Meanwhile, popular sentiment in the country around economic policy was shifting. In the face of wage stagnation, Americans started to demand lower taxes, and resentment for public-sector workers grew. Politicians of both parties threw their support behind deregulation and free market reforms, arguing that only the forces of the free market could end stagflation and unleash the kind of innovation needed to improve living standards for all.

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There have, over the years, been legislative efforts to restore unions to a measure of their former glory.

In 1965, labor groups mounted an effort to repeal the section of the Taft-Hartley Act that allowed state-level right-to-work laws, with the support of President Lyndon B. Johnson. It was successfully filibustered in the Senate. In 1978, another effort to reform labor law and institutions was also successfully filibustered. Likewise, a 1994 effort to pass legislation blocking employers from hiring permanent replacements for striking workers also died in the Senate. In an article in The American Prospect published in 2010, Harold Myerson argued that even President Barack Obama (widely viewed as the most labor-friendly president in years) abandoned the labor movement by not fighting hard enough for the Employee Free Choice Act in 2009, which would have made it easier for workers to form unions and increased fines on employers who violate labor law.

Labor leader David Dubinsky delivers a speech against the Taft-Hartley bill on May 4th, 1947.

Labor leader David Dubinsky delivers a speech against the Taft-Hartley bill on May 4th, 1947.

These failures highlight another difference between European and American unions. In many of the Western European countries where unions have maintained their strength, the relationship between organized labor and political parties takes two forms: unions either enjoy broad-based support from politicians across the political spectrum, or they have an extremely close relationship with one political party that consistently advances their priorities.

Consider, for example, the experience of Germany as compared to that of the U.S., where Republicans have been fiercely opposed to unions since the '70s.

"In Germany, the [German Trade Union Confederation, a trade union, also known as] DGB is non-partisan, their leaders talk with [Chancellor Angela] Merkel, they are not seen as a political enemy of the conservative party," says Richard Freeman, an economics professor at Harvard University who has studied unions for decades. "At one point, Republicans were not anti-union, but now the Republican Party sees unions as political enemies. And that means that whenever the Republicans get in power, they do everything possible to weaken the unions."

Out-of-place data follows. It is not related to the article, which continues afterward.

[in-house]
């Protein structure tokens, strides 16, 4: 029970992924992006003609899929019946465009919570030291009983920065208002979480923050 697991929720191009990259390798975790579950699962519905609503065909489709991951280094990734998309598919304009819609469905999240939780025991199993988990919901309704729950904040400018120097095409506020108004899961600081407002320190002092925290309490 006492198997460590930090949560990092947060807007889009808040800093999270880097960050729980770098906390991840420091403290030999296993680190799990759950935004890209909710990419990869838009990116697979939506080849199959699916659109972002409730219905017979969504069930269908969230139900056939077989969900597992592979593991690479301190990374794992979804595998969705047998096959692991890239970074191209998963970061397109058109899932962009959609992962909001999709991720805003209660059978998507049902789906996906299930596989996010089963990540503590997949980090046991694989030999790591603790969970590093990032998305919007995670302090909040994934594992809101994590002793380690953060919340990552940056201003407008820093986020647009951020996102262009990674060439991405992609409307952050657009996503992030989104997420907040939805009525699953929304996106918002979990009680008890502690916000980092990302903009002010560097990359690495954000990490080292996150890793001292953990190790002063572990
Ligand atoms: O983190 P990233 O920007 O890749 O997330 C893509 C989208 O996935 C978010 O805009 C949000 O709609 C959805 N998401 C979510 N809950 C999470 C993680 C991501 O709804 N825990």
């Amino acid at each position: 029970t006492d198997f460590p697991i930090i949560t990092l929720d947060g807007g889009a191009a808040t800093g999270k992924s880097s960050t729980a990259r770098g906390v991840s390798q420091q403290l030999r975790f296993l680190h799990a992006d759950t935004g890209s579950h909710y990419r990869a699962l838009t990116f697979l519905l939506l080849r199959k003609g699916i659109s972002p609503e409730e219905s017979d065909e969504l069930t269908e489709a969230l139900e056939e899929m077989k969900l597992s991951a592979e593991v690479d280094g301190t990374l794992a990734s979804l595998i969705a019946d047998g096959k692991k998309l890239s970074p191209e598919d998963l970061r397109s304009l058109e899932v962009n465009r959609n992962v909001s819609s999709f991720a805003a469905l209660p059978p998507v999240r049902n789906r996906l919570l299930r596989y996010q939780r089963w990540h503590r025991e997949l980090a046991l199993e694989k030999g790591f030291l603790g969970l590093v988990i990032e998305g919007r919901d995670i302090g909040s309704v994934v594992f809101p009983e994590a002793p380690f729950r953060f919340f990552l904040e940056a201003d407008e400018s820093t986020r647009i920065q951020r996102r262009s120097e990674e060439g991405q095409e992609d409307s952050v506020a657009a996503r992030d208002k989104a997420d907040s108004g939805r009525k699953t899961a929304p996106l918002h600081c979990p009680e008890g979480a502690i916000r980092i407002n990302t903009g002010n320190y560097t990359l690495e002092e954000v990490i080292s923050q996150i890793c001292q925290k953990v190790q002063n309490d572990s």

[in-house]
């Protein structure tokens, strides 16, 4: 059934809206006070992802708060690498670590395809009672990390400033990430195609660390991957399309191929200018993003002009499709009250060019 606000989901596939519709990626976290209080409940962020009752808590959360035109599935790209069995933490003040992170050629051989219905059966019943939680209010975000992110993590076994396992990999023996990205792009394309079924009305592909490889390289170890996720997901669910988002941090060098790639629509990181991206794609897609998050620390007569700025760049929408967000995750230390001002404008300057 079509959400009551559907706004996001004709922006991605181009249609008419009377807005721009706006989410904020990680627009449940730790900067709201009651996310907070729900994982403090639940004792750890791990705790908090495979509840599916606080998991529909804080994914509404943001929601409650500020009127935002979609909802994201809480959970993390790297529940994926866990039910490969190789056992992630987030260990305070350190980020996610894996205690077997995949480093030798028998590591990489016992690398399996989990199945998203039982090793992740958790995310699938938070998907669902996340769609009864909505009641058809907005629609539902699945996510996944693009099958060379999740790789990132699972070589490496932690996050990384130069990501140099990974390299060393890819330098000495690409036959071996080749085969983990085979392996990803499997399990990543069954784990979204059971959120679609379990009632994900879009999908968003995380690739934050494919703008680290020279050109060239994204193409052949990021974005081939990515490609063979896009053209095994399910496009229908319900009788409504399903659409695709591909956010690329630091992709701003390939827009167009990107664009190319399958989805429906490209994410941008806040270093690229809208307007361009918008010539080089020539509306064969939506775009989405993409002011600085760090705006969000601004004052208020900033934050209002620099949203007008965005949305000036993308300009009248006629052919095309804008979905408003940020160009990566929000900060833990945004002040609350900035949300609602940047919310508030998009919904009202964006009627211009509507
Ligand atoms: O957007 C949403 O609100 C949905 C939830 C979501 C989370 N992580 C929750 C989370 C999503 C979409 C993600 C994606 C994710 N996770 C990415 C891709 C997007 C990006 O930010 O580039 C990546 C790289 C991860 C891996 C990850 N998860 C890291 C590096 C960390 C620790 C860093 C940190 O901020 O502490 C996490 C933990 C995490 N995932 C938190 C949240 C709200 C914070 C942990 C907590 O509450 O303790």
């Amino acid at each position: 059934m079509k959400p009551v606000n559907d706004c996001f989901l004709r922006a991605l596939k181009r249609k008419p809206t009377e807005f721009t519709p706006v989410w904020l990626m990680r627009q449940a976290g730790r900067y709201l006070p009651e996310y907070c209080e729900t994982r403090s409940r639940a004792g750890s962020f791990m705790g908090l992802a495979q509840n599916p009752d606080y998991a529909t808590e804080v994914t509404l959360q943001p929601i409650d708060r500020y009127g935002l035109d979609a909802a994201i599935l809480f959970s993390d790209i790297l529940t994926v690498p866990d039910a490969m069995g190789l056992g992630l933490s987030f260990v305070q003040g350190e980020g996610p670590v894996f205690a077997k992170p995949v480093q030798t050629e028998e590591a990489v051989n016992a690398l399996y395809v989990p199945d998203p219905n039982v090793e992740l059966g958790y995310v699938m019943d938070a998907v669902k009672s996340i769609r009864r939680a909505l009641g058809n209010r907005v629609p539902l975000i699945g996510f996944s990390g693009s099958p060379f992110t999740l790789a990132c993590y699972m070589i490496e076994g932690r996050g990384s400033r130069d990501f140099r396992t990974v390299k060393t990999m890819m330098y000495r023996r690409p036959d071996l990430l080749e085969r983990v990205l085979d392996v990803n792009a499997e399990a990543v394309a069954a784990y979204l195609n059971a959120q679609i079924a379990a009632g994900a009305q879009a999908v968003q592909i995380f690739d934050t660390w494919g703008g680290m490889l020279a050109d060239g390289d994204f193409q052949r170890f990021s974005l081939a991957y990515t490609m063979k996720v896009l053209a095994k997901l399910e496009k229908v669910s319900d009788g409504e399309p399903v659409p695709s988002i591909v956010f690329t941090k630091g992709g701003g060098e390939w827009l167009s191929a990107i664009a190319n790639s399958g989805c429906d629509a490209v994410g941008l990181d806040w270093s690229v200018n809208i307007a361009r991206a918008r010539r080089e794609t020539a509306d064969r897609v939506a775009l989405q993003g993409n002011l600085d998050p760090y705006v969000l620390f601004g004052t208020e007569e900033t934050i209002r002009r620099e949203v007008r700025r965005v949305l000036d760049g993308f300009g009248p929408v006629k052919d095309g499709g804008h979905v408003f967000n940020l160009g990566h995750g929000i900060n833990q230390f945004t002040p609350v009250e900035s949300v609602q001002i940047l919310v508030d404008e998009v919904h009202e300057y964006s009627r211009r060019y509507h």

Nor does organized labor in the U.S. have the type of tight relationship with the Democratic Party that labor unions in other countries (e.g. Sweden) enjoy with certain political parties. Democrats have, after all, proven themselves to be unreliable allies. In the 1970s, Democratic mayors won praise for various "strike-breaking" initiatives with respect to municipal initiatives, and the party has also supported the deregulation or privatization of previously heavily unionized industries like the sanitation, print, and telecommunications industries.

"In the U.S., there was never a durable labor party, and it does matter," McCartin says. "The Democratic Party became labor's more congenial ally, but it was never really all in. When priorities had to be set, the Democratic Party's willingness to prioritize labor was never quite there. Historically, that happened repeatedly. That made it hard for unions to advance a public policy agenda."

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But as much as all of these factors explain some of the precipitous decline of unions in this country, many of the experts I interviewed for this article also pointed to something bone-deep in the American psyche, dating all the way back to the country's founding, that has simply made the country less fertile ground for labor unions.

Even simple geography played a role in shaping a different kind of corporate culture in America. America is simply much bigger than many European countries, which employers worried made it harder to construct the kind of stable, mutually beneficial relationships between labor and capital that are common elsewhere. "The market was big, and the competitive forces were stronger here than anywhere else—that shaped business culture," McCartin says.

Against this backdrop of a vast country filled with "Wild West" markets untethered from a national bureaucracy, business in America also evolved in an environment in which the government was never seen as a partner, as it is in many European countries. Janice Fine, a professor at Rutgers who studies unions and alternative labor organizations, points out that, in Europe, the government played a valuable role in the early development of some industries and infrastructure, a history that lessened corporate hostility to regulation, such as those protecting workers' rights.

"In a lot of those countries, there isn't the same hostility to regulation because there's the sense that the state is a partner," Fine says. "But here, for a long time, business just was kind of free to do its own thing, and so it views regulation, when it does come, as holding it back."